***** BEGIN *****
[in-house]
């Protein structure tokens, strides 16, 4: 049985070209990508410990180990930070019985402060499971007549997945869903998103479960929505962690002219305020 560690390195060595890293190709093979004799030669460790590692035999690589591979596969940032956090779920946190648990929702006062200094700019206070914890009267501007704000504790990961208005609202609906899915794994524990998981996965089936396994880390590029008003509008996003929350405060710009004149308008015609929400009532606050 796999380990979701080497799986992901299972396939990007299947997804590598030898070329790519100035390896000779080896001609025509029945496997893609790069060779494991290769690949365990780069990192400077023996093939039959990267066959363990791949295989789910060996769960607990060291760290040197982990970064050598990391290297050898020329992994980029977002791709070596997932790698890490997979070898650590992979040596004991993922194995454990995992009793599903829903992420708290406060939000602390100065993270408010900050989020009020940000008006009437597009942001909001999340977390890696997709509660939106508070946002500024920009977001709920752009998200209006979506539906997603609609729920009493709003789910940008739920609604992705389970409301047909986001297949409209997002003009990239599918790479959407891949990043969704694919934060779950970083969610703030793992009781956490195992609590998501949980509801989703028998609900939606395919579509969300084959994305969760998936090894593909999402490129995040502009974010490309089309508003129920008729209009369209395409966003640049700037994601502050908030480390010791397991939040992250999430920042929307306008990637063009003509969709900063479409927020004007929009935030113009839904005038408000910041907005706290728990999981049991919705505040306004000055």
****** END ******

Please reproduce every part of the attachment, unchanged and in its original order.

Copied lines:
[in-house]
């Protein structure tokens, strides 16, 4: 049985070209990508410990180990930070019985402060499971007549997945869903998103479960929505962690002219305020 560690390195060595890293190709093979004799030669460790590692035999690589591979596969940032956090779920946190648990929702006062200094700019206070914890009267501007704000504790990961208005609202609906899915794994524990998981996965089936396994880390590029008003509008996003929350405060710009004149308008015609929400009532606050 796999380990979701080497799986992901299972396939990007299947997804590598030898070329790519100035390896000779080896001609025509029945496997893609790069060779494991290769690949365990780069990192400077023996093939039959990267066959363990791949295989789910060996769960607990060291760290040197982990970064050598990391290297050898020329992994980029977002791709070596997932790698890490997979070898650590992979040596004991993922194995454990995992009793599903829903992420708290406060939000602390100065993270408010900050989020009020940000008006009437597009942001909001999340977390890696997709509660939106508070946002500024920009977001709920752009998200209006979506539906997603609609729920009493709003789910940008739920609604992705389970409301047909986001297949409209997002003009990239599918790479959407891949990043969704694919934060779950970083969610703030793992009781956490195992609590998501949980509801989703028998609900939606395919579509969300084959994305969760998936090894593909999402490129995040502009974010490309089309508003129920008729209009369209395409966003640049700037994601502050908030480390010791397991939040992250999430920042929307306008990637063009003509969709900063479409927020004007929009935030113009839904005038408000910041907005706290728990999981049991919705505040306004000055």